Powered by MOMENTUM MEDIA
Tips on term life cover: how to calculate the sum insured

 

Tips on term life cover: how to calculate the sum insured

Yes

Some advisers can fall into the trap of taking a simplistic view of recommendations for term life cover – the simplest to understand and least expensive type of cover.  

In fact, there are many factors to consider when calculating the sum insured as well as selecting the appropriate product. 

The sum insured is usually calculated so that, upon the client’s death, there is little or no financial disruption to the household.  

Advisers consider a range of components including lost future income, debt, future expenses and funeral expenses. Total need is demonstrated by breaking it down into each component. 

We won’t discuss every component of the sum insured here, but will delve more deeply into those areas of most interest and complexity. 

1. Allow for salary increases 

Advisers understand that an appropriate way to determine the client’s lost future income is by calculating a present value of each future year’s income, taking into account a net investment return. 

However, often advisers ignore the large salary increases that a younger client may potentially have compared to a client with an established career, whose salary may only increase by the Consumer Price Index (CPI).  

Allowing for larger salary increases for younger clients may be more reflective of the true amount of lost future income.

In addition, there may be variation in income growth throughout a particular client’s working life.  Calculators will generally not allow for such variation, but an approximation can be calculated by using a suitable average rate of income growth, over the remaining working life of the client.

2. Add super to the mix

Superannuation contributions can also be included in the yearly lost income figure, as these will be lost along with salary, if the client dies before retirement.

The client’s superannuation savings (and loss of them) have a significant effect on the household and determine the retirement age of a remaining working spouse, or the ability of a non-working spouse to continue their current lifestyle after the client’s proposed retirement age.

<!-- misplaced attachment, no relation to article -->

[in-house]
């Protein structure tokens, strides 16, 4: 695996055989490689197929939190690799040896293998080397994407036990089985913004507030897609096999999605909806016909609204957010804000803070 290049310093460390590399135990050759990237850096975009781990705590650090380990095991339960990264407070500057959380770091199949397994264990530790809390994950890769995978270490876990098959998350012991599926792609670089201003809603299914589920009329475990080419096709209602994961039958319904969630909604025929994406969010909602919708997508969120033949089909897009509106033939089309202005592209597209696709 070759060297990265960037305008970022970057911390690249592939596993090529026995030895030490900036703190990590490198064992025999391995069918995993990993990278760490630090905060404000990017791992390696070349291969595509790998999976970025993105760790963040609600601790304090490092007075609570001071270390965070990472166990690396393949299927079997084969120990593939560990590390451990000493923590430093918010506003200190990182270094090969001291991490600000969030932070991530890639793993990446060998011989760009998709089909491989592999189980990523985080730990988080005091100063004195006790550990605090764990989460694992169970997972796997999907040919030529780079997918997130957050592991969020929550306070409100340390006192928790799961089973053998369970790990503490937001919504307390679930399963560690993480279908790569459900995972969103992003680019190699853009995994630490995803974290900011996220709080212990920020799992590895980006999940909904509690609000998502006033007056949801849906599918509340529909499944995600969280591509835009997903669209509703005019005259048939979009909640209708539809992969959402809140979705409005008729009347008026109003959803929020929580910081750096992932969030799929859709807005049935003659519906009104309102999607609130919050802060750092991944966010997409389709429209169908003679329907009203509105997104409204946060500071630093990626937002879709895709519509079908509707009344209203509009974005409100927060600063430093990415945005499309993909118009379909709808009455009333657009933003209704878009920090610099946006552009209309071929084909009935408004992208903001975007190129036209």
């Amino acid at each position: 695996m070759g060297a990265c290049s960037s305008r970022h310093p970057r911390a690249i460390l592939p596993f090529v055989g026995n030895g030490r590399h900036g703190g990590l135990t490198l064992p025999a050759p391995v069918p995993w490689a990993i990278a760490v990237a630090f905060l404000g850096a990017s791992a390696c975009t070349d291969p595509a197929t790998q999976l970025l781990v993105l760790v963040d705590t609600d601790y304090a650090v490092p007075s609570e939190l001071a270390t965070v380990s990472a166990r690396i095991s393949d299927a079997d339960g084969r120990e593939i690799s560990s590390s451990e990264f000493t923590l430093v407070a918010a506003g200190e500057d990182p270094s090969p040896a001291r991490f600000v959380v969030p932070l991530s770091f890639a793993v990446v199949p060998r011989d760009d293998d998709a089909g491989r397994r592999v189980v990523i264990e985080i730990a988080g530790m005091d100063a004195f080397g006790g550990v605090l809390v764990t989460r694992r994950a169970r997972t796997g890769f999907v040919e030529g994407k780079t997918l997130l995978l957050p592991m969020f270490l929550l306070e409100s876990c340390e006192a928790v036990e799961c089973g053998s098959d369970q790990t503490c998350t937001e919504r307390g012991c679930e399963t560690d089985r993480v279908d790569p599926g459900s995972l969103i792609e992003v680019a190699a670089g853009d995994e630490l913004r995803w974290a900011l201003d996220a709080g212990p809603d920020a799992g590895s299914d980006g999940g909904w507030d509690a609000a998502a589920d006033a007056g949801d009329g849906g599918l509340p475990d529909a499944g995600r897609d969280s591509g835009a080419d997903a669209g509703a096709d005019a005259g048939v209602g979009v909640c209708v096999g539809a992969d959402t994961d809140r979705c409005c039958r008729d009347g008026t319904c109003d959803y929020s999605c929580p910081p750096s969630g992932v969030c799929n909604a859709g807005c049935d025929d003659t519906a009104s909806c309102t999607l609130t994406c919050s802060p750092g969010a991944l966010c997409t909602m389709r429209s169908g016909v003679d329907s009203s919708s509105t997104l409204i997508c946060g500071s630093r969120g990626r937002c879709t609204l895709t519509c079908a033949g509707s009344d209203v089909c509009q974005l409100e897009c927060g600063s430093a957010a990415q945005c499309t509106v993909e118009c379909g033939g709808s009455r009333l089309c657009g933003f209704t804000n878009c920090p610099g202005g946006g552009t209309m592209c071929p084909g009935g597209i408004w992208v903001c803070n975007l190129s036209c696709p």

3. Changing family situations may impact on future income

The fact that the client’s situation will change in the future is also often overlooked.

For example, a parent who has been the homemaker for several years, may have plans to return to work. If that parent were to suffer from an early death or disability, this would not only increase household costs (to hire a nanny and housekeeper), but future income would also be lost.

4. Kids become more expensive as they get older

Child-related education costs can be a significant element of future expenses. 

When the kids are young they are fairly inexpensive, but can become progressively costly over time, especially if parents want to educate them through a private school.

The national average for all private schooling costs from pre-school through to year 12 is approaching the half million dollar mark, with the NSW urban average close to $550,000^.

^ Australian education costs revealed — Australian Scholarships Group survey 2014

Furthermore, children grow up to be young adults at university, so increases in the cost of tertiary education should be considered.

Notably, we are currently in a political environment where the proportion of university fees that a student must contribute is uncertain. 

5. Revise lost future income if paying off debt

If insurance proceeds are used to extinguish debt, then repayments are no longer required and hence income is not required to support it.

Therefore, the lost future income component can be revised down, if debt will be paid off.

6. Check the fine print on existing cover

If the client has existing term life cover, a simple reduction in the amount of proposed term life cover is the usual course of action.  

However, if existing term life cover is offered on a unitised basis through superannuation group insurance (eg. industry super funds), this sum insured will reduce over time.  

Advisers need to be aware of this and should also consider whether the existing product is appropriate for the needs and objectives of their particular client.  

There are also other limitations to keep in mind with group insurance, such as possible pre-existing condition exclusions and cancellable cover.

Advisers should consider whether existing group insurance cover through super is appropriate.  

If so, the proposed cover can be recommended in addition to existing cover. If not, a retail policy may be the best solution for the client’s total needs.

Conclusion

To ensure consistency and completeness when deriving the term life sum insured for clients, general principles should apply for all clients and all advisers.

These principles should ensure that basic components such as final expenses, debt, lost future income and future expense changes are included. 


By Rachel Leong, product technical manager, Life Insuran
ce, BT

Tips on term life cover: how to calculate the sum insured
ifa logo
FROM THE WEB

SUBSCRIBE TO THE IFA DAILY BULLETIN

Business Strategy